Sexual harassment is a form of sex discrimination that violates the California Fair Employment and Housing Act also known as FEHA (Government Code §12920 et seq.), and Title VII of the Civil Rights Act of 1964. Unwelcome sexual advances, requests for sexual favors, and other verbal or physical conduct of a sexual nature constitutes sexual harassment when submission to or rejection of this conduct explicitly or implicitly affects an individual’s employment, unreasonably interferes with an individual’s work performance or creates an abusive, intimidating, hostile or offensive work environment.
Under Federal law, sexual harassment can be found in a variety of circumstances, including but not limited to the following:
- The victim as well as the harasser may be a woman or a man and does not have to be of the opposite sex
- The harasser can be the victim’s supervisor, an agent of the employer, a supervisor or a co-worker
- The victim doesn’t have to be the person harassed and can be anyone affected by the offensive conduct
- Unlawful sexual harassment may occur without economic injury to or discharge of the victim
- The harasser’s conduct must be unwelcome
In determining whether harassment has occurred under Federal law, one should examine the entirety of the circumstances, such as the nature of the sexual advances, and the context in which the alleged incidents occurred. A determination on the allegations is made from the facts on a case-by-case basis.
Sexual Harassment Under California State Law
The Fair Employment and Housing Act defines harassment because of sex as including sexual harassment, gender harassment and harassment based on pregnancy, childbirth, or related medical conditions. The Fair Employment and Housing Commission regulations define sexual harassment as unwanted sexual advances or visual, verbal or physical conduct of a sexual nature. Sexual harassment includes many forms of offensive behavior and includes harassment of a person who is the same sex as the harasser. Under California law, illegal harassment may include, but is not limited to, the following:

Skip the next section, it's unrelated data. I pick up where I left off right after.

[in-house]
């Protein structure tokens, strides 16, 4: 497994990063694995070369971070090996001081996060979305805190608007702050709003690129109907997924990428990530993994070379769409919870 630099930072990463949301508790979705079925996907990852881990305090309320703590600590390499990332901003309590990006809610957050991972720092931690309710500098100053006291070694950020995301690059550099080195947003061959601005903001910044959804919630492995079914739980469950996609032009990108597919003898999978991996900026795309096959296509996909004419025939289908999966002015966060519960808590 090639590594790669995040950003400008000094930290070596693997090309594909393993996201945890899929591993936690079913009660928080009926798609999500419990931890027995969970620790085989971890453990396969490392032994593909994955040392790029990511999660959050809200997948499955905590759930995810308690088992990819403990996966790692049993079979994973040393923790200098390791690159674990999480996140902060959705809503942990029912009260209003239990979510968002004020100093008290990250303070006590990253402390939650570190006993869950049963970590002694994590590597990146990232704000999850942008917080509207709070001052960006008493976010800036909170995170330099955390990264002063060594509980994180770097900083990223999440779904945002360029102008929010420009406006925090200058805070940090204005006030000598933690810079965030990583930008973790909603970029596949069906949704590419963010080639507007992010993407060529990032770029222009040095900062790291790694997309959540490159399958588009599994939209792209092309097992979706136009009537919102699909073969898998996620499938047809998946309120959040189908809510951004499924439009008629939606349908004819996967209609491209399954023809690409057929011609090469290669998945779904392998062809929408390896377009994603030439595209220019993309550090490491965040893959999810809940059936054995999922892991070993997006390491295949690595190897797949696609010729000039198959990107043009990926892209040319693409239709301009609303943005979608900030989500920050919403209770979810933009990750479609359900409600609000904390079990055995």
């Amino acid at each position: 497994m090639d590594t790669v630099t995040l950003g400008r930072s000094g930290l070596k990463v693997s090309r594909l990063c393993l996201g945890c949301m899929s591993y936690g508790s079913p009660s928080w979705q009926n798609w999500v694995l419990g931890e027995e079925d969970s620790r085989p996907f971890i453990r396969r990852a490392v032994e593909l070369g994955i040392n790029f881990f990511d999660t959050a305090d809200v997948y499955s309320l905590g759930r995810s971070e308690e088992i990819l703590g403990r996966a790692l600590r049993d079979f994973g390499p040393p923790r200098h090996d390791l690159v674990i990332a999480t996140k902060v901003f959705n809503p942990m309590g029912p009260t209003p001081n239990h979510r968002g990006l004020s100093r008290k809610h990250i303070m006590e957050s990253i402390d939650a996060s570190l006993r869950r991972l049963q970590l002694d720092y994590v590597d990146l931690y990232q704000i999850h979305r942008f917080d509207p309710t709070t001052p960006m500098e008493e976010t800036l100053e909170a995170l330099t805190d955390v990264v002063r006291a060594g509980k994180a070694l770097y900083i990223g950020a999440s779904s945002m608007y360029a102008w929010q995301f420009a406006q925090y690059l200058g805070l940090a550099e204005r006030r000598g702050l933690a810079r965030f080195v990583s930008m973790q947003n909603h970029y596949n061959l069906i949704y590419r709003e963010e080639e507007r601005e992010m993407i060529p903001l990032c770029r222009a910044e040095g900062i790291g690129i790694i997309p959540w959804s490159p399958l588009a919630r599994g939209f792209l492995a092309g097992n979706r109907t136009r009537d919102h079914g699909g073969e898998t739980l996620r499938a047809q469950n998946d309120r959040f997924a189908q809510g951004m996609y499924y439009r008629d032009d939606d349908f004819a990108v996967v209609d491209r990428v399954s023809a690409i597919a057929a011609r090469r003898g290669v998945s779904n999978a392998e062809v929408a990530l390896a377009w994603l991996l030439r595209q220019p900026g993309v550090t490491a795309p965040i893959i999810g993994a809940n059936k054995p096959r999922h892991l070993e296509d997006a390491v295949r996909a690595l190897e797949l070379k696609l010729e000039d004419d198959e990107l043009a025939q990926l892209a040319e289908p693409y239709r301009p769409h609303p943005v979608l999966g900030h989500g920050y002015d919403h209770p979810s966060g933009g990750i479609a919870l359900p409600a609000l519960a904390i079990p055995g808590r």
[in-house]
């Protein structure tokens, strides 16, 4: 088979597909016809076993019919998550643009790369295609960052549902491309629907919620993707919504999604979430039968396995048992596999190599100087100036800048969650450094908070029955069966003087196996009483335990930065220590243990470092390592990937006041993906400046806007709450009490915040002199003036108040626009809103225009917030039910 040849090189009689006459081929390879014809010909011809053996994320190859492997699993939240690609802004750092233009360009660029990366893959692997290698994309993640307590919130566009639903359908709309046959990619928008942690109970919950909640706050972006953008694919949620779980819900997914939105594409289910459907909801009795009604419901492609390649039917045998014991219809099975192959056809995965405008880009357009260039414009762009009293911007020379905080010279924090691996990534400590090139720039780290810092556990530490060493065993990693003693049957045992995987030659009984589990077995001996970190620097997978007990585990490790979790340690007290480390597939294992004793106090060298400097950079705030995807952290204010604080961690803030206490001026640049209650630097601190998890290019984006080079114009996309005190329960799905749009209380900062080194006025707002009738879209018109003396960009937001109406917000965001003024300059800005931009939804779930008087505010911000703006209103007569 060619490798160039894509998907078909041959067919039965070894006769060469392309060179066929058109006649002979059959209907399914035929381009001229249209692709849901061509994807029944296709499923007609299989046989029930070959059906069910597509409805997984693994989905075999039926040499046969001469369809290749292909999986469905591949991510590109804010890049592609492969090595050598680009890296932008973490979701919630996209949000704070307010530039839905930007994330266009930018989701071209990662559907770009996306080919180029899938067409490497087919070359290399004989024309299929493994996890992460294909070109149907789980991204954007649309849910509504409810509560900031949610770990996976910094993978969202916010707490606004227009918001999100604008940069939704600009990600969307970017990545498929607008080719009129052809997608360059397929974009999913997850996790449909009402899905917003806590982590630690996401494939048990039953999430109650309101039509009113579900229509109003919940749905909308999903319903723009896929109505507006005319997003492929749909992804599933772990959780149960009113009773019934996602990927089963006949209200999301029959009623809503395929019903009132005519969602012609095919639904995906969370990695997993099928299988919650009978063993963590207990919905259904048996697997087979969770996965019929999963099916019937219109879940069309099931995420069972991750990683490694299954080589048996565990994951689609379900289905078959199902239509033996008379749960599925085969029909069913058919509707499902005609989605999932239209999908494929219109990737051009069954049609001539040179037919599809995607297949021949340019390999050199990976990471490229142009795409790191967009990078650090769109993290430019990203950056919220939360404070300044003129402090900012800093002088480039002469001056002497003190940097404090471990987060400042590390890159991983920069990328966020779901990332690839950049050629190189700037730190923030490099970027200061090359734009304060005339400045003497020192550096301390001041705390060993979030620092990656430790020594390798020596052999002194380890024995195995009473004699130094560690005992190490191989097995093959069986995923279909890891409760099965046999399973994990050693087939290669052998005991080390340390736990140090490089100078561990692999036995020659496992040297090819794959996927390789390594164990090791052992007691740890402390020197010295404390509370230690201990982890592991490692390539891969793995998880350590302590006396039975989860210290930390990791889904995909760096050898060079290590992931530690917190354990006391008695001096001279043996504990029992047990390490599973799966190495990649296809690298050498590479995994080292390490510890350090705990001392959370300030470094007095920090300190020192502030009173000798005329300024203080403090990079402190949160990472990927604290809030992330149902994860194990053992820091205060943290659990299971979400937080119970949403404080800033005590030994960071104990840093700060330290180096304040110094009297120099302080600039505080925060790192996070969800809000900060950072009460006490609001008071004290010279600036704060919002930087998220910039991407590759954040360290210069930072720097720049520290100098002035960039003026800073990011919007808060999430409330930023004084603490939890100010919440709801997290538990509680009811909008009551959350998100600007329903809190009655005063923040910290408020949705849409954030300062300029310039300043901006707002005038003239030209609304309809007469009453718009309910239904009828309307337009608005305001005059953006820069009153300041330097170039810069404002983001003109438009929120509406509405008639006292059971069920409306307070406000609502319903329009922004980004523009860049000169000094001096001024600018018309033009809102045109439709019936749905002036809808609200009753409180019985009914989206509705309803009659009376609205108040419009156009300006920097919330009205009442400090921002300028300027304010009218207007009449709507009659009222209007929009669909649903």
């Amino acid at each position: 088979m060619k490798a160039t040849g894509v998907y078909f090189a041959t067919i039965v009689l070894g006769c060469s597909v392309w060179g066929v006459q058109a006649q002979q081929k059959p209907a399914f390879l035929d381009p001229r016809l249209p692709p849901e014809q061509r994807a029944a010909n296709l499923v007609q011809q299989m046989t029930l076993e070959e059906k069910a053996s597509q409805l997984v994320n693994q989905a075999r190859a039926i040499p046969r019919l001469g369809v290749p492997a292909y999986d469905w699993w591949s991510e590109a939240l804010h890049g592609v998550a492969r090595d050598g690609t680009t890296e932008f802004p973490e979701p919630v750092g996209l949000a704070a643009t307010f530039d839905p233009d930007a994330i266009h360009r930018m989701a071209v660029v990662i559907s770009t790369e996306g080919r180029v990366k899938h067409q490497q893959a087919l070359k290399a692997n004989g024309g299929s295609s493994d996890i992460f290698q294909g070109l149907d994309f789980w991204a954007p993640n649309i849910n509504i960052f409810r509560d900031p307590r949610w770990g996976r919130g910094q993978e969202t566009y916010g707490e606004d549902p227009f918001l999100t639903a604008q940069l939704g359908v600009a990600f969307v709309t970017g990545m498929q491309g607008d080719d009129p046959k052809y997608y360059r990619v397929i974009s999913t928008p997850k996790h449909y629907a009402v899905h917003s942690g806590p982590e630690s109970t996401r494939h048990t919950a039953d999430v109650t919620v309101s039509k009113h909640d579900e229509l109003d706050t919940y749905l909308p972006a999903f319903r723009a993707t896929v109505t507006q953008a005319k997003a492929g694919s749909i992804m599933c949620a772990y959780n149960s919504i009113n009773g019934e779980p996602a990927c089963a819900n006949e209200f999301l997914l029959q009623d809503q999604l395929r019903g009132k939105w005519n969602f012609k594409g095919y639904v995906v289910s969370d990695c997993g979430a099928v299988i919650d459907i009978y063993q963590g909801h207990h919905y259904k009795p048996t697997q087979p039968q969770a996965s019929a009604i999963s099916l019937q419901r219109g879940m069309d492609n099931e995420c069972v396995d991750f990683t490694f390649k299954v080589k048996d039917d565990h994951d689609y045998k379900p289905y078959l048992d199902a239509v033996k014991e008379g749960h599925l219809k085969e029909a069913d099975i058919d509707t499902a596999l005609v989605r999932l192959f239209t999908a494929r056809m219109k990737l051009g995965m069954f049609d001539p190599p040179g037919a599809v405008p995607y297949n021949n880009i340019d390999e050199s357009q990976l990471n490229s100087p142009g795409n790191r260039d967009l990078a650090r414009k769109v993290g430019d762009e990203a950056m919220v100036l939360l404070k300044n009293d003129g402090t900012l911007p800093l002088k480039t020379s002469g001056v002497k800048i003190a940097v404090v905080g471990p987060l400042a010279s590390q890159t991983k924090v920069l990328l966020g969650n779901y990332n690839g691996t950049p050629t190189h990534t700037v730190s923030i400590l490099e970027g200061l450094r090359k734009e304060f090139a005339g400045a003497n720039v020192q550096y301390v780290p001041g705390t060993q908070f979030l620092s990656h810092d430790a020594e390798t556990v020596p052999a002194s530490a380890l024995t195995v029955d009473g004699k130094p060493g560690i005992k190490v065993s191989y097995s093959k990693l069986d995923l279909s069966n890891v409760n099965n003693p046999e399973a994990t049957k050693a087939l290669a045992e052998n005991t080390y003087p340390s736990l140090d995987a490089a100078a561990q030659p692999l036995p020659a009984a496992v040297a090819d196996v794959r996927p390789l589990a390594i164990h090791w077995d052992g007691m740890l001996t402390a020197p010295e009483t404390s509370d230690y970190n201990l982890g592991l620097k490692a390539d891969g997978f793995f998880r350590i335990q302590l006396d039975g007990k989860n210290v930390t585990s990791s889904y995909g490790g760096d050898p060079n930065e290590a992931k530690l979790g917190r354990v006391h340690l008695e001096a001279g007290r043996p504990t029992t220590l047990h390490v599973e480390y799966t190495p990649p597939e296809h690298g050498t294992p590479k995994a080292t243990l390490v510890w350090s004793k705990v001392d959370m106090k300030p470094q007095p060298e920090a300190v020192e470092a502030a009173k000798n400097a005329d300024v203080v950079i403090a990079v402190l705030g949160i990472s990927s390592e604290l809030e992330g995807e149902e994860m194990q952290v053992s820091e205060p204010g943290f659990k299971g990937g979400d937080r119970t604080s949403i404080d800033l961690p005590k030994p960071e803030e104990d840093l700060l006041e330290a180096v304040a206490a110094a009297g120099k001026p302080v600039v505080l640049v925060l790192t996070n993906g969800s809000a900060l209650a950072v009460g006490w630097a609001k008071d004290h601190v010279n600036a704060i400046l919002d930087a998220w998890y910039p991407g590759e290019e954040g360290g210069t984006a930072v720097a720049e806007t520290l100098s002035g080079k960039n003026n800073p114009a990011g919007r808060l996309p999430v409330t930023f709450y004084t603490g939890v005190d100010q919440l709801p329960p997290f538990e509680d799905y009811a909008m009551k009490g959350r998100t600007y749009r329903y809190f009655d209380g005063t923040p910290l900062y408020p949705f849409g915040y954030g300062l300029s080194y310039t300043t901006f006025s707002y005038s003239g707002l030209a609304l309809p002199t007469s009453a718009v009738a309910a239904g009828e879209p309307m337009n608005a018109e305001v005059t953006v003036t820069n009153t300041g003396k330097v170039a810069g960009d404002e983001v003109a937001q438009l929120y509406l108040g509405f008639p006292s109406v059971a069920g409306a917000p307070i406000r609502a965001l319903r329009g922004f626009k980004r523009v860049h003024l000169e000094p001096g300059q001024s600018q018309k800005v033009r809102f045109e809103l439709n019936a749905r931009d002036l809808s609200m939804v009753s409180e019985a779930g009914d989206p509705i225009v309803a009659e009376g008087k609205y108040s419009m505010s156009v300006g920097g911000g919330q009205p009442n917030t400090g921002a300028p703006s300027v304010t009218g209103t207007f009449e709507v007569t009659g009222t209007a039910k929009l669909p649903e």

- Unwanted sexual advances
- Offering employment benefits in exchange for sexual favors
- Making or threatening reprisals after a negative response to sexual advances
- Visual conduct, e.g., leering, making sexual gestures, displaying sexually suggestive objects or depictions
- Verbal conduct, e.g., making or using derogatory comments, epithets, slurs and jokes
- Verbal sexual advances or propositions
- Verbal abuse of a sexual nature
- Graphic verbal commentaries about an individual’s body
- Sexually degrading words used to describe a person; suggestive or obscene letters; notes or invitations
- Harassment based on gender, such as targeting a person for mistreatment because she is female
- Physical conduct, such as touching, assault, impeding or blocking movements
It is important to know what to do to protect the legal rights of yourself and your loved ones. Selecting the right Sacramento employment lawyer is an important decision. You should choose someone who is experienced, aggressive and dedicated to working to get fair compensation. Over the past we have successfully handled thousands of Sacramento employment cases. That is why you should contact the Sacramento Employment Lawyers Clancey, Doyle & O’Donnell.